In his 14 years abroad, current RS&H Military Programs Leader Gordy Simmons visited 35 countries for work. He traveled to Eastern Europe to help build emergency embassies after the fall of the Soviet Union. He established whole installations necessary to enact the Wye River Memorandum in the Middle East. He served in various leadership roles in Germany, Japan, Israel and the Marshall Islands. He even completed two stints in Afghanistan, helping to support the NATO coalition’s mission there.
Gordy’s years abroad in the U.S. Army Corps of Engineering (USACE) provided him with innumerable lessons. But, perhaps most importantly, his work abroad reinforced how many ways there are to solve a problem.
“You see really quickly when you travel how people’s experiences and environment shape how they approach problems,” said Gordy. “You learn that a lot of times there’s not one right solution. You learn to listen.”
That lesson informed how Gordy approached his work as Chief of Design Branch in the USACE Savannah District from 2002 to 2008, and it remained an important factor in how he approached his later role as Chief of Engineering Division in the same district from 2009 to 2017. It continues to be an influential part of his leadership style at RS&H.
But as much as Gordy prizes flexibility in finding solutions, he set very strict requirements as he searched for a post-military job upon his retirement from the USACE.
“I wanted to make sure I wouldn’t have to compromise my values for the sake of shareholder profit,” said Gordy. “I wanted to find a place that shared that spirit of service I had felt in the military.”
From USACE to RS&H
Four firms. That’s all.
When Gordy decided to leave the USACE in December 2017, he had a ready list of the firms he would consider working for, informed by his years of experience working with contractors.
That list included only four companies, RS&H among them.
“I’ve told everybody that I think I won the lottery by getting this job here,” said Gordy. “I couldn’t ask for a better organization to work for, better associates to work with, or more interesting projects to work on – all the while getting to do what I’ve done my whole career: helping support U.S. soldiers, sailors and airmen and the national security of America.”
Mementos & Insights
From the photos of Gordy’s family on their travels to the authentic Persian rug that you can most certainly not find at retailers near you, Gordy’s office in Savannah is full of mementos and collectibles from his time abroad.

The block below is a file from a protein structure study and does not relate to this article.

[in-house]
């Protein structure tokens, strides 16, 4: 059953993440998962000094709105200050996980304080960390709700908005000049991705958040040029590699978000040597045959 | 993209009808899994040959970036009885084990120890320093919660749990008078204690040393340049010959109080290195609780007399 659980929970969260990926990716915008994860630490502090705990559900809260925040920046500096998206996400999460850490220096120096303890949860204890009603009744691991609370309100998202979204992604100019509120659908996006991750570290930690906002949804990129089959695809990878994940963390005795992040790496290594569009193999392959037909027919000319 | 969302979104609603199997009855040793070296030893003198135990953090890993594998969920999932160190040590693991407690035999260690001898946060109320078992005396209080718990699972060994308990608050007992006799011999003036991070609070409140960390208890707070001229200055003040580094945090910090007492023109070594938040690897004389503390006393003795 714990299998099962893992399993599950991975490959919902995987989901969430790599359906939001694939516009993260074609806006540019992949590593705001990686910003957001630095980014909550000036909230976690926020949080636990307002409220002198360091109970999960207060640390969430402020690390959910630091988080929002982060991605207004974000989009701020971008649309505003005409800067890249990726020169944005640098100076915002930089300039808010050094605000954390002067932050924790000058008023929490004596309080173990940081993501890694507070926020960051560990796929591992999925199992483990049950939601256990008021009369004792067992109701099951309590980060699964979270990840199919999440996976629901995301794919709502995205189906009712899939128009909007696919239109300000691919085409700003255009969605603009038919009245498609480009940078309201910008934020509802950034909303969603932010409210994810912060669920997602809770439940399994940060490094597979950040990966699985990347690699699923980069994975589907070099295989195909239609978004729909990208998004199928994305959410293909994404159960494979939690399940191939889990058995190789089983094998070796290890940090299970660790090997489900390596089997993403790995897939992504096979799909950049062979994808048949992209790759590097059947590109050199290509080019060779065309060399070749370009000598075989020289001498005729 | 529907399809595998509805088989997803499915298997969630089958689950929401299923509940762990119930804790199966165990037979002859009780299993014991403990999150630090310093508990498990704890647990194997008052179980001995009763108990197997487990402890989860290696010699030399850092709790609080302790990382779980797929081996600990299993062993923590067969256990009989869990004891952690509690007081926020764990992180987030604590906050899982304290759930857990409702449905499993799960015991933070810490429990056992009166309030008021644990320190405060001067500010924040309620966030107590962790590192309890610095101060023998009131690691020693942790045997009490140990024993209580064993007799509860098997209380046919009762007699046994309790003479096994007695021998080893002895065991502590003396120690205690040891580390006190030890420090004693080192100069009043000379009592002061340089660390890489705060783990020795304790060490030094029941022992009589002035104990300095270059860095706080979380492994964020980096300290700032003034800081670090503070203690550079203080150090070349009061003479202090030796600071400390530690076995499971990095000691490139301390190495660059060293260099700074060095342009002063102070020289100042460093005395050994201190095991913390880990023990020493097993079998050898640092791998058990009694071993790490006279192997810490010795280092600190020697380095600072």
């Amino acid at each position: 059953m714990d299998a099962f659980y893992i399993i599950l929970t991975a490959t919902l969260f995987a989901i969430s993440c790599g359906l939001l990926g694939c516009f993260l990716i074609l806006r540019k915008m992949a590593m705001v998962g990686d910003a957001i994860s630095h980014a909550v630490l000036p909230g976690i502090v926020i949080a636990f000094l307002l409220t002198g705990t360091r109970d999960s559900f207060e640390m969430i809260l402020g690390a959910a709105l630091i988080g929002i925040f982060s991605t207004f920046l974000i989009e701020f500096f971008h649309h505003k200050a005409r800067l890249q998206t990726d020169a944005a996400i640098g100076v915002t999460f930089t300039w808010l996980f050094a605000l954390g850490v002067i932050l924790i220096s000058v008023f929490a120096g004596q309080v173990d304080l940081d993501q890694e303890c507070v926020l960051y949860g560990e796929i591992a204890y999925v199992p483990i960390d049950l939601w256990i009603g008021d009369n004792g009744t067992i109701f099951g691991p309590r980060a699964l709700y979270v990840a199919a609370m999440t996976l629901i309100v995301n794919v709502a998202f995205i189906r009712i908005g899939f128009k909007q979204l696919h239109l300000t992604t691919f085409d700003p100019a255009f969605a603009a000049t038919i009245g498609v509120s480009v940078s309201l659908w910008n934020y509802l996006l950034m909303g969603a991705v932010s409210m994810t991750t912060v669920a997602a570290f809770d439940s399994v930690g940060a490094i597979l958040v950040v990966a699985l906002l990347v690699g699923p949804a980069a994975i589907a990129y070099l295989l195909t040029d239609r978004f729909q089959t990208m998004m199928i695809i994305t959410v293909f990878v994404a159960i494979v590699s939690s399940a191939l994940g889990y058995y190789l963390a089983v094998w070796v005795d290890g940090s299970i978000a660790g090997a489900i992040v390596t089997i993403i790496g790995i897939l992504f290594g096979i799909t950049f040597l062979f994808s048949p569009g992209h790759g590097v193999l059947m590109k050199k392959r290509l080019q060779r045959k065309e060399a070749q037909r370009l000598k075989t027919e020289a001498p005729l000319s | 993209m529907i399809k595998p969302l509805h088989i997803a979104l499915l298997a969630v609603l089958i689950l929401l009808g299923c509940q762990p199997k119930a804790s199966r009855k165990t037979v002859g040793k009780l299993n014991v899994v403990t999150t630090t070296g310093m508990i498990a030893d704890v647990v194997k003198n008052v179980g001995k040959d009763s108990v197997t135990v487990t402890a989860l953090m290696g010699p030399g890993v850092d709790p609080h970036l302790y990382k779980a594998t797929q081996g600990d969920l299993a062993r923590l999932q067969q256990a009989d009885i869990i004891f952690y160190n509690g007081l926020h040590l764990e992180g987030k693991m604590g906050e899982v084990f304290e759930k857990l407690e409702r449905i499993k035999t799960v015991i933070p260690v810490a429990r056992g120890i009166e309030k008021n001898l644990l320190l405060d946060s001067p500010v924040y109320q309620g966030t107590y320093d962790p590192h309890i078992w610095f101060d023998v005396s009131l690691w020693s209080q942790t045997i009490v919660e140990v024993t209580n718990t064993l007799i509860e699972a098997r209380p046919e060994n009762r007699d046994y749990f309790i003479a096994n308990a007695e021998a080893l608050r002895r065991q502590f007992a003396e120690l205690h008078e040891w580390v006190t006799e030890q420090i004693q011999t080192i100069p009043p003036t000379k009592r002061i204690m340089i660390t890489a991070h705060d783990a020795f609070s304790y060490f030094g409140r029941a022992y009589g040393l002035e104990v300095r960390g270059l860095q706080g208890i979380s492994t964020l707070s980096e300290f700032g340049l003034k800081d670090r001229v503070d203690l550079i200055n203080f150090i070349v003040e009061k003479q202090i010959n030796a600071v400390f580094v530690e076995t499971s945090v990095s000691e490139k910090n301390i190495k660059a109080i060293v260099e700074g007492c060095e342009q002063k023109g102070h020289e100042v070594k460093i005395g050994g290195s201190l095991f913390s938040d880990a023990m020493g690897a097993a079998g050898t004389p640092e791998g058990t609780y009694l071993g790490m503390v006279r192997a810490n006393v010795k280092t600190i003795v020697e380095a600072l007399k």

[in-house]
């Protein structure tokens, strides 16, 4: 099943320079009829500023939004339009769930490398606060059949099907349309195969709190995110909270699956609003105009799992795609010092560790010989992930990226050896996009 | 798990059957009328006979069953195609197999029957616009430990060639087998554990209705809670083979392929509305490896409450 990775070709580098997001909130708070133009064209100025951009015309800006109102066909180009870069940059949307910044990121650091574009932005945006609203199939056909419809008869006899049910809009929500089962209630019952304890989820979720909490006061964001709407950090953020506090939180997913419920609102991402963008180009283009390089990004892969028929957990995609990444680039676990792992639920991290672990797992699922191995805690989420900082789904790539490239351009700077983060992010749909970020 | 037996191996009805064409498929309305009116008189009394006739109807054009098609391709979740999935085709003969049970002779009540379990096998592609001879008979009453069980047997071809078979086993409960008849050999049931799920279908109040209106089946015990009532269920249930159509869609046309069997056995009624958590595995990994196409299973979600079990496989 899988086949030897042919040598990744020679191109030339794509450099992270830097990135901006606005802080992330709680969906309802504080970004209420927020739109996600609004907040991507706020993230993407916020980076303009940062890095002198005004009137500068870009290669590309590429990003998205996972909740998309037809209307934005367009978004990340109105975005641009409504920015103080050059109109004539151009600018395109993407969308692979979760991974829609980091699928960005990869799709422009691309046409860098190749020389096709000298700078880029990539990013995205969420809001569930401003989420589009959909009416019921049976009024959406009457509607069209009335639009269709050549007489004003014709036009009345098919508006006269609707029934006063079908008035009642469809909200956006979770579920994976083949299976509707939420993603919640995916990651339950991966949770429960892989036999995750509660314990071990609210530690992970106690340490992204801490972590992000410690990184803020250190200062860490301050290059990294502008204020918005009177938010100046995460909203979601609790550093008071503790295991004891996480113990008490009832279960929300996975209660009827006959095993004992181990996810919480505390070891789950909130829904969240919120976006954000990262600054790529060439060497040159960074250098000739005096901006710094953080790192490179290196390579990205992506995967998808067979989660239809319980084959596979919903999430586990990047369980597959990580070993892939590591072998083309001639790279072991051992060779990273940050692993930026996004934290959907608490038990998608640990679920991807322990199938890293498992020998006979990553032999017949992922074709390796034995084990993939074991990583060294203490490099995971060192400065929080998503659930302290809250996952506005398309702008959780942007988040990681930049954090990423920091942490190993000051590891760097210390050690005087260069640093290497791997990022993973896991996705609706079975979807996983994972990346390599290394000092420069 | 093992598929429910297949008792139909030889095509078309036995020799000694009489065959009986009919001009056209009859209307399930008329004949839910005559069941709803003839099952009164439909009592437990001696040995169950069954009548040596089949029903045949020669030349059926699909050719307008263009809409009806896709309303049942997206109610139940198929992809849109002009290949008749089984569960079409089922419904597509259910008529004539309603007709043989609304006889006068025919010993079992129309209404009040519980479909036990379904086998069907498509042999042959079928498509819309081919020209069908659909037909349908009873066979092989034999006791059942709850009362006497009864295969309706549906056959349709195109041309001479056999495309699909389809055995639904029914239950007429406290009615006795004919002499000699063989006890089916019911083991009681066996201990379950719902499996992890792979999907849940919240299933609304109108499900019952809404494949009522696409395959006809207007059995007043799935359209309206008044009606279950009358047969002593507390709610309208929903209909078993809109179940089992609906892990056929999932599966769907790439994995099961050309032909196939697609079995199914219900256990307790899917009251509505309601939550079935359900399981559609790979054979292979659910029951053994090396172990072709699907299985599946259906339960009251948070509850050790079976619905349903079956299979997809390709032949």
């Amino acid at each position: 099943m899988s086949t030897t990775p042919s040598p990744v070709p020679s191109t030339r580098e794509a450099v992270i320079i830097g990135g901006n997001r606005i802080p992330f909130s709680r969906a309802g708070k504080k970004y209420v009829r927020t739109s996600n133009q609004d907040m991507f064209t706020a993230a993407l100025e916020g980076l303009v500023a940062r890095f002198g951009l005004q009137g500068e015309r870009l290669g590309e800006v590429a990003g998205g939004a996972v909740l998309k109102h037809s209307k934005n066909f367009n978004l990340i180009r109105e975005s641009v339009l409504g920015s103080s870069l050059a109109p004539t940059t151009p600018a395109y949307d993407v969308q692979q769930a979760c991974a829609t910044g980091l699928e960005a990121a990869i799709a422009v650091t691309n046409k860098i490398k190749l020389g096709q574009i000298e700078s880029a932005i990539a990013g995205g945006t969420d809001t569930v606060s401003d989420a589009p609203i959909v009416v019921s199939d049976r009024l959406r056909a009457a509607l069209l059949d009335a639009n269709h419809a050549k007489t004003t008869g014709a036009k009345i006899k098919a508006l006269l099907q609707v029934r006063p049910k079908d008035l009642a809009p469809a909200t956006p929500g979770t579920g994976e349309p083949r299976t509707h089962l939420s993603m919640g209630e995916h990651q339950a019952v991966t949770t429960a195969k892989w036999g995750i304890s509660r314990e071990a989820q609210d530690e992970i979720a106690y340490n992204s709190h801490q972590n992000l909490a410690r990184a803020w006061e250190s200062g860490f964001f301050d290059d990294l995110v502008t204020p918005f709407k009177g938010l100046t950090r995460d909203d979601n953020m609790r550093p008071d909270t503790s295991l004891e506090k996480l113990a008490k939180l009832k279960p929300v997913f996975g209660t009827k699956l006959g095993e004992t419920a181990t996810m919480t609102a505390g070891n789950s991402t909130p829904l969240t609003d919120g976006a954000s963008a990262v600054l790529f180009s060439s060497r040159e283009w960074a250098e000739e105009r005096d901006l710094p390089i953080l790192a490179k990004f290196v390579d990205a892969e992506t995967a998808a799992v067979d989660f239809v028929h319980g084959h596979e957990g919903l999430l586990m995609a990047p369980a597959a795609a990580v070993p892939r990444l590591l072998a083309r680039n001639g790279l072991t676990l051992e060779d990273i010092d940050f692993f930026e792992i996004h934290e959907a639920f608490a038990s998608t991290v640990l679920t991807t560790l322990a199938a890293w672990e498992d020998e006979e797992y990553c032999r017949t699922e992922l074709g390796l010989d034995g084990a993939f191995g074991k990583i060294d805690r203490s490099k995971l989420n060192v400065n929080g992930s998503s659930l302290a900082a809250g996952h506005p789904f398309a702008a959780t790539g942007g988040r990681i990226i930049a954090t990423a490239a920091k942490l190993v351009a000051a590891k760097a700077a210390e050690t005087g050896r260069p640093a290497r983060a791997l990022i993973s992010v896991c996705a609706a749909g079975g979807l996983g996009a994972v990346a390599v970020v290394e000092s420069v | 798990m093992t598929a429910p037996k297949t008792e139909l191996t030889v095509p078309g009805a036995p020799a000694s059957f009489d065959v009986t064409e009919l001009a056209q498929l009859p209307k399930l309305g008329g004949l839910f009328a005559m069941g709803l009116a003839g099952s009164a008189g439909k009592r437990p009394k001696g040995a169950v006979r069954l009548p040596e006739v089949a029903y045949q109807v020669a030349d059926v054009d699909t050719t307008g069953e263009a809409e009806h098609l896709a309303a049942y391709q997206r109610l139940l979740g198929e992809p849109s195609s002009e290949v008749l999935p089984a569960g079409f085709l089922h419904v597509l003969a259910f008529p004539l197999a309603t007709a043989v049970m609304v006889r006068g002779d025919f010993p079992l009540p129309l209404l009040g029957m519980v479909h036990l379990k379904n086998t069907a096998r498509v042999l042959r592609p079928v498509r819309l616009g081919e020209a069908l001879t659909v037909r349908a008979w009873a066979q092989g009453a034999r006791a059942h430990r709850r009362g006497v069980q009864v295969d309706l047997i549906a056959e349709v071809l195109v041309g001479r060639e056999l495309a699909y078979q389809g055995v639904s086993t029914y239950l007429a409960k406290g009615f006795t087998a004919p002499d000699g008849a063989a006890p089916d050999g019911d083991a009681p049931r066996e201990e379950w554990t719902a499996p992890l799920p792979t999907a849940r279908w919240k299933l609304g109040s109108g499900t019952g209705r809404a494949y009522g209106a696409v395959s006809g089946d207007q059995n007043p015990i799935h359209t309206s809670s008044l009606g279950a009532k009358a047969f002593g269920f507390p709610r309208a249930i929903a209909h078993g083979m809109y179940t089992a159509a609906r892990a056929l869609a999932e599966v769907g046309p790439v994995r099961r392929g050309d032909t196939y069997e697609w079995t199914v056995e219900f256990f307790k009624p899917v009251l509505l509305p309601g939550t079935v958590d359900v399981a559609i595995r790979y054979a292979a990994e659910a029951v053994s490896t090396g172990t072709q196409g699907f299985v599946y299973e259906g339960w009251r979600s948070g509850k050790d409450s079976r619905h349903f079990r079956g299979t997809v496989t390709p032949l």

“If you ask him about the items, he’ll tell you all about them,” said Senior Transportation Planner Rachel Hatcher, who also works in the Savannah office. “He’s just the kind of person that’s very easy to relate to. He wants to know you on both a professional and personal level.”
Defense project manager Brian Flatt agrees.
“He asks questions to listen, not because he already knows the answer, but because he wants to learn,” he added.
As Military Programs Leader, Gordy provides valuable insight into military processes and needs, allowing for better communication between RS&H and the USACE, and in the end, better quality products.
“It’s good for all parties,” says Business Development & Marketing Manager Lisa Thoele. “It makes for a smoother project from start to finish. We want to constantly be learning, growing and improving, and Gordy makes that possible.”
A Common Mission
In his nine months at RS&H, Gordy has grown close with his fellow associates.
“It normally takes a little longer for me to feel comfortable somewhere,” said Gordy. “But it was so easy here because we all have the same end goal. It’s not all about profit. It’s about a larger mission.”
Throughout his life, Gordy has been driven by that sense of duty to country, to community and to family. Underlying all of that has been a love of travel.
On top of the 35 countries Gordy has visited for work, he has traveled to another 26 countries for recreation or service projects. Gordy and his wife of nearly 35 years will soon check off another destination when they travel to Portugal.
That will make for a grand total of 62 countries – and counting.